reached. Wright reiterated that the board's job was to come to a
decision as to whether or not the land in question was appropriate
for rezoning for extraction.
Bateman assured the board that that was not his reasoning to
table for a month. Bateman explained that he would like to see the
board members have the opportunity to think further on all of the
information brought to them for such a large decision. There was
also an absent board member, Andy Meister, and another board member,
Jan Schumacher, who said she would not be present on Tuesday when
the actual vote was taken.
The motion to table was defeated by the board.
Schumacher explained to the public present that "tonight's votes
are straw votes, they are not binding. The official vote is next
Tuesday night at the adjourned board meeting."
Chuck Ruben compared this debate with the similar situation
before the wind farms were approved. "We dealt then with conditional
use permits, which are a lot different than what we are dealing with
here," he said. "In this one, I think what he have to do is follow
the advice of our state's attorney."
Ruben stated what that advice was: "‘The county board and its
members should not be involved in any type of leveraging or
negotiating between the petitioners and the protesters.' Delaying
this for another month is exactly that; it is what we would be
Wright added to this, saying, "The criteria (a specific list of
requirements for rezoning), that is what needs to be focused on.
It's been mentioned here in testimony that there is no requirement
that the person applying for rezoning have to have a contract in
place before applying for rezoning. … That's really the bottom line,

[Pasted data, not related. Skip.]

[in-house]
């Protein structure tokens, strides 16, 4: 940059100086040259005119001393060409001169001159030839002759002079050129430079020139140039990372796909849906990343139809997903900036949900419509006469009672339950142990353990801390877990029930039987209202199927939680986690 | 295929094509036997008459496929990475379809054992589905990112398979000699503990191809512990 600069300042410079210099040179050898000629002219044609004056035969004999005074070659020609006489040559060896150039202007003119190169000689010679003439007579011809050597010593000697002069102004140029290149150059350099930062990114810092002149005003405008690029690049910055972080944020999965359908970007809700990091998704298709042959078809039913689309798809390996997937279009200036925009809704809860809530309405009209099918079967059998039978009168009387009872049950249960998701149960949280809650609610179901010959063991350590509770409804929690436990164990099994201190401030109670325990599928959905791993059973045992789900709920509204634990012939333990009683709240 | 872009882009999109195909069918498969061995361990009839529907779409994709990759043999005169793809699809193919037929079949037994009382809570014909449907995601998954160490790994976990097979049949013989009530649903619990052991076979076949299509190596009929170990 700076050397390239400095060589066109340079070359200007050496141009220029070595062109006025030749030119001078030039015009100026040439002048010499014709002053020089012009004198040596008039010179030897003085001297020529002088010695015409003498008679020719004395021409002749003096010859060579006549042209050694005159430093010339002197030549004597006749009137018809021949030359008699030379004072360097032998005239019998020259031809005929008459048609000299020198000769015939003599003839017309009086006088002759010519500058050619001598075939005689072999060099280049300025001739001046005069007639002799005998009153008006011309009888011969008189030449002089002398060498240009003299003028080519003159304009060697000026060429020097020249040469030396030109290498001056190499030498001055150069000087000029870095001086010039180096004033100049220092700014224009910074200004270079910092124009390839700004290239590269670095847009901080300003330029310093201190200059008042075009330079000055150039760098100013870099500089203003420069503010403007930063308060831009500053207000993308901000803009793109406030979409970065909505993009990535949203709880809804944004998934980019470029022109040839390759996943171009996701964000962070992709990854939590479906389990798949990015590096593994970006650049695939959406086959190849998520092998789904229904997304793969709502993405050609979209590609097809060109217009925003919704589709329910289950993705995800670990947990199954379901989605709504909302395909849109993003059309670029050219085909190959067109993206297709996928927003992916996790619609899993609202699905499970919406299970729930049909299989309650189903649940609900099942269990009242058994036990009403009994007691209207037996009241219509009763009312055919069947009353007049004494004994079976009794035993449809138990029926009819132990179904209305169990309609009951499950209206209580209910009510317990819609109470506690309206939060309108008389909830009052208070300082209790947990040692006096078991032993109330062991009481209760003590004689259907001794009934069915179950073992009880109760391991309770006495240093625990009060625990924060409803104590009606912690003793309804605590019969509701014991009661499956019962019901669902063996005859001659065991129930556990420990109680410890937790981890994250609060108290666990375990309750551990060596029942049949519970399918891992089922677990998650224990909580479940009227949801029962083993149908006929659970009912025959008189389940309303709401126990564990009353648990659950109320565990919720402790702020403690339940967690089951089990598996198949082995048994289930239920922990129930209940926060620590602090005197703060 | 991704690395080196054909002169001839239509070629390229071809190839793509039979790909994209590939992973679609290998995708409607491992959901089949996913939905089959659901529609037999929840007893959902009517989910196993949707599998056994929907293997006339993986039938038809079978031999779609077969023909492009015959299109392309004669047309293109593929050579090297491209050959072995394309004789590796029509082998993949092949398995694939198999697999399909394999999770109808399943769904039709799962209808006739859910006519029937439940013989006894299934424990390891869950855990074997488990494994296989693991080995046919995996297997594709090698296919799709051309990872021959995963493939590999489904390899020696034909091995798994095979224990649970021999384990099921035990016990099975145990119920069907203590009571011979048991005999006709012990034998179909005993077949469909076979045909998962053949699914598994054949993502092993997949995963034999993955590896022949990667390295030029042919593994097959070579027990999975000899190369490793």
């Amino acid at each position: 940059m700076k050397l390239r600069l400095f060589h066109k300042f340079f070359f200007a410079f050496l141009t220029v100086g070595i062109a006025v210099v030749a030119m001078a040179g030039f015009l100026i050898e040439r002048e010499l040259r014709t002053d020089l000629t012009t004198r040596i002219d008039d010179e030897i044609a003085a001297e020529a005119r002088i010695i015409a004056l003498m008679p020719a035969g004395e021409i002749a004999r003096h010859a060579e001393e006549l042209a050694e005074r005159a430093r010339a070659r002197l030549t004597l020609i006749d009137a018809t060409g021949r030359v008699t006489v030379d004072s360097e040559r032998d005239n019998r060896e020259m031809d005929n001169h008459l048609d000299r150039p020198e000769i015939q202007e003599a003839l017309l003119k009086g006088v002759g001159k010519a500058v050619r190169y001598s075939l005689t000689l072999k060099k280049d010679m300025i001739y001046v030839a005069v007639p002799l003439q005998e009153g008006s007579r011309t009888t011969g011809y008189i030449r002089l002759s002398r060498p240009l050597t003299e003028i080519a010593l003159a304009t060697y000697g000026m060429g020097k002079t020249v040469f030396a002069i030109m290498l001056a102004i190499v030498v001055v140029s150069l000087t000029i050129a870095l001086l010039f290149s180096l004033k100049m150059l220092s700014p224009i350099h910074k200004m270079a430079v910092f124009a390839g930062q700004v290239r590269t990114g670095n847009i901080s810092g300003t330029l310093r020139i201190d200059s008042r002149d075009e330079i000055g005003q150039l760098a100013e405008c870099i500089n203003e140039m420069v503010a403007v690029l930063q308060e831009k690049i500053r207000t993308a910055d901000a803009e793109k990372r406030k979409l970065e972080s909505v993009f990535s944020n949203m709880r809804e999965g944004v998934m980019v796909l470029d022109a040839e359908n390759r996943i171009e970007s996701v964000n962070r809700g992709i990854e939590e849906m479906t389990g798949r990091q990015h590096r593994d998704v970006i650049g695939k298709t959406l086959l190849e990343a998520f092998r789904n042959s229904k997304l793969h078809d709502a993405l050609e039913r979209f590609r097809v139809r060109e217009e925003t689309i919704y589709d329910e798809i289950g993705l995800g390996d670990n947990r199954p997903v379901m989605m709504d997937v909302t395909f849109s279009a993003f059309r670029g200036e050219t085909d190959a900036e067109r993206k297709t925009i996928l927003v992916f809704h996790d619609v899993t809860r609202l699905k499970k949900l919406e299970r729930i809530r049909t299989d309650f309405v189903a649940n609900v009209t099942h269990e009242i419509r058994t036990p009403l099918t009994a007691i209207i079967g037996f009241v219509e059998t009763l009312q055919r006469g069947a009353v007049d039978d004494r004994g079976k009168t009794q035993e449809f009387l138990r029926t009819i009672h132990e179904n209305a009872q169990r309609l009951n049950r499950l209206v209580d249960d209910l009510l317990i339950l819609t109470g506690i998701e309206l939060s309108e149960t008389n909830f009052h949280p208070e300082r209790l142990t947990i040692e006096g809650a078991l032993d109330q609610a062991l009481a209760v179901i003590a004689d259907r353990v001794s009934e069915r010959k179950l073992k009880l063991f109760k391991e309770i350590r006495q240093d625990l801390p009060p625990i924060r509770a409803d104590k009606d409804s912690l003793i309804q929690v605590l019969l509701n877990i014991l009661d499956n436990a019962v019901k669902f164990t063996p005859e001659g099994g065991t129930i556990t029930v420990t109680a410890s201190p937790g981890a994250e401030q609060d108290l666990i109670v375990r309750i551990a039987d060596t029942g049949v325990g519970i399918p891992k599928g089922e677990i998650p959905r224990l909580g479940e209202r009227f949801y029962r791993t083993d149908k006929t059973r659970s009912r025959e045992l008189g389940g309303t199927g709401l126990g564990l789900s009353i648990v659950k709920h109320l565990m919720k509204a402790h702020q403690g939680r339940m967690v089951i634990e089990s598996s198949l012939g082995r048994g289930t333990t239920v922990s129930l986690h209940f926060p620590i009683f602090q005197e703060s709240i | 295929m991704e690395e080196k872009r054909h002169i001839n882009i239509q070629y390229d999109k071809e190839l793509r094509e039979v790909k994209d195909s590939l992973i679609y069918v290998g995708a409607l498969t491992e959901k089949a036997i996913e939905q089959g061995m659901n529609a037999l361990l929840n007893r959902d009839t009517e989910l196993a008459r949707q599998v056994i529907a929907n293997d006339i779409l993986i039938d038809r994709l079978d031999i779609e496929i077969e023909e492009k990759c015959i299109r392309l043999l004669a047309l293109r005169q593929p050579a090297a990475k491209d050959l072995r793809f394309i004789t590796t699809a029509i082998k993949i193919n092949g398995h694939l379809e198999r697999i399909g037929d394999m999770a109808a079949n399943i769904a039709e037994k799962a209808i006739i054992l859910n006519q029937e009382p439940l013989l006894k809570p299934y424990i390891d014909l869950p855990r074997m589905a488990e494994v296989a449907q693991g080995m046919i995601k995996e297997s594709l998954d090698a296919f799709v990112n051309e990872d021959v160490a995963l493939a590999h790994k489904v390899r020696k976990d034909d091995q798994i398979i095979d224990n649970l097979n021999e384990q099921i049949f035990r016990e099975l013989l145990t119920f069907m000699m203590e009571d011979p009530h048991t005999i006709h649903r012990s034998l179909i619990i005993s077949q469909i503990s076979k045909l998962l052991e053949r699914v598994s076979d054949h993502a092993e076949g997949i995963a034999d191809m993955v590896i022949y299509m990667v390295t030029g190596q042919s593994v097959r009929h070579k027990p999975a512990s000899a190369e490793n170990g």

and I just want to emphasize this because we can have lawyers talk
about this from now until the break of dawn tomorrow. And, they'll
all still be talking, strong."
David Hepler who was chairing the meeting, also commented on
this: "It's a matter of whether this land is well-suited for this
purpose. I think the petitioner has almost given us overkill, over
several months, of information to that effect. My other concern is
that we have a chance to save a business."
Hepler also said: "Not wanting to sound insensitive, but
government is not supposed to be everything to everybody. We're
supposed to look out for the greater good. We're not here to provide
guarantees. I feel that this is a simple issue, the land is
well-suited, and I intend to vote for it."
Bill Martin, who has served many years on the regional planning
commission and is well-acquainted with zoning issues in the county,
said he felt that there are not a lot of companies that would be
willing to enter contracts and negotiations before they have a
certain set of assurances, including zoning.
"I wish our zoning was set up that we had enough that we could
impose some stipulations, but we don't," he said.
He added that he thought trying to go around legal boundaries
would create problems.
A verbal straw vote was taken, and the board members present
unanimously agreed that the land would be rezoned. The final vote
will be taken Tuesday evening.
Board members present for the meeting were David Hepler, vice
chairman; Robert Farmer, chairman; Andy Anderson; Rick Aylesworth;
Kevin Bateman; Bill Martin; Pat O'Neill; Gene Rohlfs; Terry Carlton,
Chuck Ruben; and Jan Schumacher.
[By DEREK HURLEY]